Scrimgeour's Mexico project yields millions in results
BY SHAWN LOUGHLIN
In just under a year and a half, the brainchild of Blyth’s Doug Scrimgeour has resulted in an estimated over $15 million worth of used fire and emergency medical services (EMS) equipment being repurposed to Mexico.
In May, 2015, The Citizen first reported on Scrimgeour’s initiative, which aimed to send firefighter equipment, uniforms and gear to a number of in-need Mexican departments. Scrimgeour and his wife Diane Radford spend half of the year in Mexico and have seen first hand the need for help in some of the country’s communities, which is why he created the Lakeside Assistance Group (LAG).
When The Citizen reported on the story in early 2015, Scrimgeour had already been hard at work for 18 months forging relationships and networking to make his dream a reality.
While the program has flourished both locally and internationally in terms of donations, it has also cast a wider net in terms of what is being repurposed to Mexico. Donations have expanded to include all kinds of medical equipment such as wheelchairs, crutches and medical supplies. Fire equipment has also expanded to include almost anything that could be found at a Canadian fire department, including hoses, oxygen tanks and helmets, as well as sets of the Jaws of Life for motor vehicle collision scenes.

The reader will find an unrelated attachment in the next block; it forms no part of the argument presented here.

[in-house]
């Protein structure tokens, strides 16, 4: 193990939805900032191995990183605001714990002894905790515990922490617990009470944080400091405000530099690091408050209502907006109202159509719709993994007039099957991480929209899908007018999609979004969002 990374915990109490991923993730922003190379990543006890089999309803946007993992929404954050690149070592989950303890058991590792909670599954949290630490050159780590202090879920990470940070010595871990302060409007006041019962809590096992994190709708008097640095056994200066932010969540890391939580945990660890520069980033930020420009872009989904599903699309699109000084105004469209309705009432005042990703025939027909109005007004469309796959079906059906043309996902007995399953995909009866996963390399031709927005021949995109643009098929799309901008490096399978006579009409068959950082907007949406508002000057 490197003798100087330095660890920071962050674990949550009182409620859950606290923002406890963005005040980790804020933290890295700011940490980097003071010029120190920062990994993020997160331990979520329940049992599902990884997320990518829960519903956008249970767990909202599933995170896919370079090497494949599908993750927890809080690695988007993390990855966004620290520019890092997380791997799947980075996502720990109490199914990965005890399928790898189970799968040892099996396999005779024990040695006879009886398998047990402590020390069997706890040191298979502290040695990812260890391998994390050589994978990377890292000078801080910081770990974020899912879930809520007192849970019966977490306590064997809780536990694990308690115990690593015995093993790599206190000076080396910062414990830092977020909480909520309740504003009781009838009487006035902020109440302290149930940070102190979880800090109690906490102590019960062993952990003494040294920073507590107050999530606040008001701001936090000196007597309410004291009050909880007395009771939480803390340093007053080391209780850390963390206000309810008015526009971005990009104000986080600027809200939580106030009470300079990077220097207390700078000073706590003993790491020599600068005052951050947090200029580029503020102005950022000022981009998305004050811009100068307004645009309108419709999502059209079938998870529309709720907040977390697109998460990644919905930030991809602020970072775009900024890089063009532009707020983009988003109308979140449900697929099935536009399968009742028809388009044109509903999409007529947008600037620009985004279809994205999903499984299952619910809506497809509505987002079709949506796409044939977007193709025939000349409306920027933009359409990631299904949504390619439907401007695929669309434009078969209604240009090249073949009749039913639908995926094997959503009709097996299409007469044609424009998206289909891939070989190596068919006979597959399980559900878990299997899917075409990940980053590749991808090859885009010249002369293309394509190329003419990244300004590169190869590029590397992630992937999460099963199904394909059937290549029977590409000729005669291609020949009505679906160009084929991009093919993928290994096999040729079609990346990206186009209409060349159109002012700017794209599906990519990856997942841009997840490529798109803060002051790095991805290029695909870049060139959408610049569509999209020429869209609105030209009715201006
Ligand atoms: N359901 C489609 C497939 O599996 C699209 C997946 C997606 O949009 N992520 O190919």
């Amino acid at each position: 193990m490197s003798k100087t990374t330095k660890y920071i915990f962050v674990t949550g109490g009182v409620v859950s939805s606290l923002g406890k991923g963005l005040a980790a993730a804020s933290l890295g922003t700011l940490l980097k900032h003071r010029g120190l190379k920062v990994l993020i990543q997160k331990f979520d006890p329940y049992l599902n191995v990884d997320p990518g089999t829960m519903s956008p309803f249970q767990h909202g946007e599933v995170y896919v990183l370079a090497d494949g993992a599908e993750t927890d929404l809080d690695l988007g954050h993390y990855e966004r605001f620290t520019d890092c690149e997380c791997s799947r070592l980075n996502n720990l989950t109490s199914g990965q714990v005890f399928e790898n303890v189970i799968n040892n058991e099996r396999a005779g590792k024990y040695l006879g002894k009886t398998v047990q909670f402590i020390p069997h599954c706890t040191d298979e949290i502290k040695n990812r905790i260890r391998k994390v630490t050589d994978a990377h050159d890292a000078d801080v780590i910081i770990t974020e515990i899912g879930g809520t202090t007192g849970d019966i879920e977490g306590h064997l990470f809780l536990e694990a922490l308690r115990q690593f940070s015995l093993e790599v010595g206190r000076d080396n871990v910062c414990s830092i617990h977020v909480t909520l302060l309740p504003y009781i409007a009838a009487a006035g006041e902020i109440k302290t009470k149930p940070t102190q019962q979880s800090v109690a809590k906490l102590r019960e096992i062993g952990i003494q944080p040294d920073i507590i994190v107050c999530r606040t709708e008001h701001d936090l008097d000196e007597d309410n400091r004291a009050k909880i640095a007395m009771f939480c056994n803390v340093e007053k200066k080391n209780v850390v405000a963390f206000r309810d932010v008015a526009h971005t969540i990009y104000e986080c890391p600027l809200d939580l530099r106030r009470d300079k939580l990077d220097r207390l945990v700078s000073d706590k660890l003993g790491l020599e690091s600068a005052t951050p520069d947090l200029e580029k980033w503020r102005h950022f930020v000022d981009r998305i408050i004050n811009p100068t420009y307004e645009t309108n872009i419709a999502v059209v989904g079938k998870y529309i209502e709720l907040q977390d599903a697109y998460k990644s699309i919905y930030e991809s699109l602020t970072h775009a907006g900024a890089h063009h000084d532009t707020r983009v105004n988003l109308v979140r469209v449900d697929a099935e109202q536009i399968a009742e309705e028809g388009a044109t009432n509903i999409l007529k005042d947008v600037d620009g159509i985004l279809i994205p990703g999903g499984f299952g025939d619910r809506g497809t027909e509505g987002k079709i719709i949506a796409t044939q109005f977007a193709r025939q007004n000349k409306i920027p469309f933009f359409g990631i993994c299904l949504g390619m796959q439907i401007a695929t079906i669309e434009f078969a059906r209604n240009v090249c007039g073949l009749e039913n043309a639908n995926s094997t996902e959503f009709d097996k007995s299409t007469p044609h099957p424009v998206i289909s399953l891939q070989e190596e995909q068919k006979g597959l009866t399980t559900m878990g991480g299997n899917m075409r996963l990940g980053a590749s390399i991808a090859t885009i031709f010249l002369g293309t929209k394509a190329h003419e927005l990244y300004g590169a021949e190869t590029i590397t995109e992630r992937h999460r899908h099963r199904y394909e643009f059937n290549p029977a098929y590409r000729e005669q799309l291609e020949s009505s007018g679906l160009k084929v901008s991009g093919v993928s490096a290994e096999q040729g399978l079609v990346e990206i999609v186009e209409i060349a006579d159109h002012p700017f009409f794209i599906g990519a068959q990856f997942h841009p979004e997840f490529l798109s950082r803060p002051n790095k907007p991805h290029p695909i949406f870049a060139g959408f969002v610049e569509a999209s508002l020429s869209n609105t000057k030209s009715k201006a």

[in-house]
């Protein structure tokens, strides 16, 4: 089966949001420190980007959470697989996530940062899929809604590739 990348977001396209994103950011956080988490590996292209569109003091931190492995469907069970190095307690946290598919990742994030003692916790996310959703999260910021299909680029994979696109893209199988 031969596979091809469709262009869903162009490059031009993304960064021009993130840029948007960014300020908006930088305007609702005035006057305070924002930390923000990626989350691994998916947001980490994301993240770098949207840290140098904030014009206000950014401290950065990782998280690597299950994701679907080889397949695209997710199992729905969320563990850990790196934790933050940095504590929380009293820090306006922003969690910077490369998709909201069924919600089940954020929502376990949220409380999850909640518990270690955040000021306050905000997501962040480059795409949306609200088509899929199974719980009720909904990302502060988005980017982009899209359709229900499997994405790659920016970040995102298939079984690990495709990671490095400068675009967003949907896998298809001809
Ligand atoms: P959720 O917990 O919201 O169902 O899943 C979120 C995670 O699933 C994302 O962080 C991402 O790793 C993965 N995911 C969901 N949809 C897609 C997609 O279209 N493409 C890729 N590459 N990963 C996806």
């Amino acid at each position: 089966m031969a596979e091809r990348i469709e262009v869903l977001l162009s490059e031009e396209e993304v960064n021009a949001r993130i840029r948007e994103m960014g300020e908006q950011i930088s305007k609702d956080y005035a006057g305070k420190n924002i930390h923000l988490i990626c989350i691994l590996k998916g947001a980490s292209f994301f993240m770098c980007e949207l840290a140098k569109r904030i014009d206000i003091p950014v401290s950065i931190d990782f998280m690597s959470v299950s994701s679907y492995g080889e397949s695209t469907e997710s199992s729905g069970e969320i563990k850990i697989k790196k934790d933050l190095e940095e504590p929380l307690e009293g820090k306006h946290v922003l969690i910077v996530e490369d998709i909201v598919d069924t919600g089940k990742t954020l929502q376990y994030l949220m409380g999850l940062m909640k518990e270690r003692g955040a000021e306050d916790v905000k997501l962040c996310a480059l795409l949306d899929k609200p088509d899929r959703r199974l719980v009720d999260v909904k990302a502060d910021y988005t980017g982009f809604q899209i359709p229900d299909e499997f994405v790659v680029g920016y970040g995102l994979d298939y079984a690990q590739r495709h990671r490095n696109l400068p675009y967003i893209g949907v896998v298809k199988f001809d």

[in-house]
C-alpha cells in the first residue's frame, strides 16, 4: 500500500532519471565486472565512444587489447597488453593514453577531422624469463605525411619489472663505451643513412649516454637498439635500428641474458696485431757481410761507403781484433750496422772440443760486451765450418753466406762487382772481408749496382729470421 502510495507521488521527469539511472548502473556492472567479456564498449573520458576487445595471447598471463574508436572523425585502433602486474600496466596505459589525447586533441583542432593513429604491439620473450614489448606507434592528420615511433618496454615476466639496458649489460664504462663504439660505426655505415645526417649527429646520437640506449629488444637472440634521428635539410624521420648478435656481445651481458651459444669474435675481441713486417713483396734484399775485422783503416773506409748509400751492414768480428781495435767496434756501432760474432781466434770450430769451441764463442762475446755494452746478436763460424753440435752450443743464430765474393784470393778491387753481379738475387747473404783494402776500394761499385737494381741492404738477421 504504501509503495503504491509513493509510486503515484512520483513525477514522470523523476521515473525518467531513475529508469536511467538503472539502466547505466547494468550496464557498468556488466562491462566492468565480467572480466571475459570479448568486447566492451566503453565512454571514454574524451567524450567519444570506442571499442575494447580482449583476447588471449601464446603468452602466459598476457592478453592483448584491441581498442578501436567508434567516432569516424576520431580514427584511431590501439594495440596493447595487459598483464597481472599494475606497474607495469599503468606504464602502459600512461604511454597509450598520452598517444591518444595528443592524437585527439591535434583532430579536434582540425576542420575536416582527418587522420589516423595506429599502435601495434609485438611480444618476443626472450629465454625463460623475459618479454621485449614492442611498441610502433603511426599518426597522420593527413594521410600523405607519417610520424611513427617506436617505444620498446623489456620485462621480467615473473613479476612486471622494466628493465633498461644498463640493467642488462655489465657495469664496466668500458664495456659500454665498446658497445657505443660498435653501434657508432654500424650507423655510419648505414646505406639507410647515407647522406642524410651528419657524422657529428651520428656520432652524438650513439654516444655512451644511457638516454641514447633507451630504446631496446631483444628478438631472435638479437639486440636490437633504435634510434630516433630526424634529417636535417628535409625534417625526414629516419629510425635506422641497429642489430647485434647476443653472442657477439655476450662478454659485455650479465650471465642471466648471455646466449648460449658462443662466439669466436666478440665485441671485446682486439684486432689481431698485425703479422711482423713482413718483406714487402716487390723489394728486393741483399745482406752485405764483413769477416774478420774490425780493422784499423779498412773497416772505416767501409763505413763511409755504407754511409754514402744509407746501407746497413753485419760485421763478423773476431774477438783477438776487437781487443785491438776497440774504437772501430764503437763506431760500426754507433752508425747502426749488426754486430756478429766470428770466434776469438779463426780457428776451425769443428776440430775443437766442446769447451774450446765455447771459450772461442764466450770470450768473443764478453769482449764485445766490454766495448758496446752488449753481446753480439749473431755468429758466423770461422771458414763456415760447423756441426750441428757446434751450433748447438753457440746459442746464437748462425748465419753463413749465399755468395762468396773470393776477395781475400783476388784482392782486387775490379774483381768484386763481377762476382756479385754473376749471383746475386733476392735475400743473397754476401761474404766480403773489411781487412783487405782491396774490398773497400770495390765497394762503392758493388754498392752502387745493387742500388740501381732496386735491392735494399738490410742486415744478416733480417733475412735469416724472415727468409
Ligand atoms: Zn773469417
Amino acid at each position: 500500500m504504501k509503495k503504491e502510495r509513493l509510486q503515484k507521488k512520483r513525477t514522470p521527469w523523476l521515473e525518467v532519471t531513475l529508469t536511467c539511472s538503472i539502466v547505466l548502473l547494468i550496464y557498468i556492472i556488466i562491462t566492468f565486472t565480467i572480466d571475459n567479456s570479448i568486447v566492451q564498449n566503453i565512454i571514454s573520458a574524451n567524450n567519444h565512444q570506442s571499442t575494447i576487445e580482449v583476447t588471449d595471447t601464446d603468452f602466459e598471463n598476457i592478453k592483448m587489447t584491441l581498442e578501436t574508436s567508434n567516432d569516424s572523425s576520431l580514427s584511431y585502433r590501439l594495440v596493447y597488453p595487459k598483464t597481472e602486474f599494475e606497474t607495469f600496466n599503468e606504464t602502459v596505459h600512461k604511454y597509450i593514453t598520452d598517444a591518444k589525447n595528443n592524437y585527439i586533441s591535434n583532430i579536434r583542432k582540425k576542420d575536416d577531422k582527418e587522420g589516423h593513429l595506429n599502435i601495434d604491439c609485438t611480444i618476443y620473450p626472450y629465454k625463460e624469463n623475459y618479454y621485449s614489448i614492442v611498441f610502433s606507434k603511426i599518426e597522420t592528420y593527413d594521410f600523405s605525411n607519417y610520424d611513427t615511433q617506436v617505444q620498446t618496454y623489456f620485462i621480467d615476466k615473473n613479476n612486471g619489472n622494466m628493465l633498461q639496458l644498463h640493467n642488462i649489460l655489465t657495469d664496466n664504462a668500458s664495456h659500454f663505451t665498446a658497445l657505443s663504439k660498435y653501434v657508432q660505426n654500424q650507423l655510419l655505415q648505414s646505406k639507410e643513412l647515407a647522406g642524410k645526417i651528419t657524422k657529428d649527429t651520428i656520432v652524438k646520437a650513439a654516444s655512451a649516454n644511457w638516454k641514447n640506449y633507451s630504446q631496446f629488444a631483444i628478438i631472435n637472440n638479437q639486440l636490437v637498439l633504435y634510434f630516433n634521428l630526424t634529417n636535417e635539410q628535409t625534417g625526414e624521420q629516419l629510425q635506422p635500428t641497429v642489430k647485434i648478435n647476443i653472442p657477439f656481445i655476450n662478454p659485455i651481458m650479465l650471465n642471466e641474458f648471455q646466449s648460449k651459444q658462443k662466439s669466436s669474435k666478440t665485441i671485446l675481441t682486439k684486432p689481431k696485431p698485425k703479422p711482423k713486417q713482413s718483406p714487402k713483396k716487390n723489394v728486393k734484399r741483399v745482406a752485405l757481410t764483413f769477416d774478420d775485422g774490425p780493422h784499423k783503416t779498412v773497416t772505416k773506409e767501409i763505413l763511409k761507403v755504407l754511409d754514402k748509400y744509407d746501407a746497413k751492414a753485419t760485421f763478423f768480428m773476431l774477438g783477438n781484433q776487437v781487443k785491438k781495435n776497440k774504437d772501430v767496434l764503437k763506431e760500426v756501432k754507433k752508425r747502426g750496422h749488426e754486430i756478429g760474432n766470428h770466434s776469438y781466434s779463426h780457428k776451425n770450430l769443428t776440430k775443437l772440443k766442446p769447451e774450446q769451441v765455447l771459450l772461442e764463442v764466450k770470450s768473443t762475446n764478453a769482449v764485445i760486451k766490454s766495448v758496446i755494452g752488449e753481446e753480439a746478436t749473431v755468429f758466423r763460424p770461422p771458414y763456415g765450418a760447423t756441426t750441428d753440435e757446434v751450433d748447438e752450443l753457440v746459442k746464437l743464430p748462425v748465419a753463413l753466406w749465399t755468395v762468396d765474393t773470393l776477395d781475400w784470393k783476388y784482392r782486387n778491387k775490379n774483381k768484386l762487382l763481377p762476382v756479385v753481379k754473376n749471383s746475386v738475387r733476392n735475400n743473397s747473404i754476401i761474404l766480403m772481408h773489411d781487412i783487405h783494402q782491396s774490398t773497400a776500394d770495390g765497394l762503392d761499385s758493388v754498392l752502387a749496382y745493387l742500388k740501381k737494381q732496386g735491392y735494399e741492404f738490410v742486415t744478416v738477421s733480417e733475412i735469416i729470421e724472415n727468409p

One of the newer partnerships, facilitated through Fire Department of North Huron Chief David Sparling, who is also the Director of at Blyth’s Emergency Services Training Centre (ESTC), has resulted in dozens of Mexican departments gaining access to online firefighter training programs, available in Spanish, for free.
Sparling has also helped to streamline the donation process and provide access to thousands of potential donors through departments sending students to the centre for training.
“We have over 3,000 people on our contact list,” Sparling said. So when the ESTC sends out e-mail blasts, whether it be about new courses being offered or other happenings at the centre, they’ll occasionally add information about the program, saying that if spare gear or equipment is nearing its Canadian expiration, it could find new life in Mexico by being donated at the ESTC.
Those connections have served to greatly assist the program, which has grown exponentially in the last year. And while the ESTC has connected numerous departments to the program, Scrimgeour has also expanded his reach, both locally and throughout North American, engaging people and organizations wishing to help.
One of the biggest potential partnerships on the table for the organization is with the Texas State Association of Firefighters (TSAFF). The TSAFF board of directors recently voted in favour of continuing discussions about a potential partnership with the LAG.
“Erin Powers, who proposed this charitable initiative to the TSAFF, has agreed to donate event planning, public relations and photography services to this project. He has also agreed to help co-ordinate efforts in Ajijic, where his late father’s wife and family and many of their friends reside,” said TSAFF President John Riddle, in a letter written to LAG President John Kelly on Sept. 2. “TSAFF represents more than 14,065 professional, [International Association of Firefighters]-affiliated firefighters in 165 communities in Texas. Outreach to our members and the municipalities in which they serve will begin this week. Erin has begun contacting fire equipment manufacturers, U.S. airlines and others from which donations of services and goods will be solicited.”